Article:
At the end of a long day, every traveler knows the sense of calm that a hotel bed, fresh sheets, and a warm comforter can bring.
Award-winning documentary film producer and director Nurit Kedar knows the feeling well. “Any time I have to be four or five days in a strange place — the hotel bed becomes the familiar territory that I long for at the end of the day… It’s where I arrange my innermost thoughts. It’s the place where I want to go. It’s the whole world for me. It is my house of worship.”
In a new exhibition that combines text music, video and photographic images, now on at the at the Shuki Kook Studio and Gallery in Tel Aviv, Kedar presents images of hotel beds she has inhabited.
Kedar has been documenting her hotel beds for years — the twisted sheets, blanket folds, and rumpled duvets that take on almost human-like forms.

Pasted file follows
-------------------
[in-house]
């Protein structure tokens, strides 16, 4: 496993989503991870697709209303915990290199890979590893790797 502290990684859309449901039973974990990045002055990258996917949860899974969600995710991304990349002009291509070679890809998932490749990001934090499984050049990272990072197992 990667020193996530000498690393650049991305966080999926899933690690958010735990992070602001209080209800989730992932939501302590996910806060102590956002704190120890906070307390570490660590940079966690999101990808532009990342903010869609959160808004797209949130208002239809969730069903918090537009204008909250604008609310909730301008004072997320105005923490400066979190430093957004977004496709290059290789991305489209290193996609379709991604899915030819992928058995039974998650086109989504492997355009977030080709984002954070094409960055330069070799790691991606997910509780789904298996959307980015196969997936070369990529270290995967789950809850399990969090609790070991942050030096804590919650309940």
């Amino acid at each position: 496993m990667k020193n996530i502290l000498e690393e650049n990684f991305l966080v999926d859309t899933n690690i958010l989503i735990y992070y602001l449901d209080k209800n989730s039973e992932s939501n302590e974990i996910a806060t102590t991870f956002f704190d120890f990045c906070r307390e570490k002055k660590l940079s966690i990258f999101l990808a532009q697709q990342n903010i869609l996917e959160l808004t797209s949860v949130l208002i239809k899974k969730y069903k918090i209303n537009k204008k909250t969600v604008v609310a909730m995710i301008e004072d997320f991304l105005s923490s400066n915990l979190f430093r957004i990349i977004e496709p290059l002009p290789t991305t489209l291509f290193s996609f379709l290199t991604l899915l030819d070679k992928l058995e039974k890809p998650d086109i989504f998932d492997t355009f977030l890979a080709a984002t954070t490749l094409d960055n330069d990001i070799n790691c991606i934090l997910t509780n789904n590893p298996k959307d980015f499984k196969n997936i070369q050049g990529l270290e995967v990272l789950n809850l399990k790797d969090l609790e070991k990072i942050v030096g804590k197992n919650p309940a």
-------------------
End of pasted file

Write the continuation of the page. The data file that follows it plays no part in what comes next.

Beds are not always a safe haven. They can also be ominous — an aspect Kedar relates to in the show’s title, Bed-Death-Bed, (a play on words as the Hebrew terms for “bed” and “death” are homonyms) — and alluding to the death of her husband last year.
“For me, a bed is everything. Birth. Love. Sex. Loneliness, Dreams. Death. All of life. Silence. A bed is a home. It’s unbelievable how many beds I’ve been in…”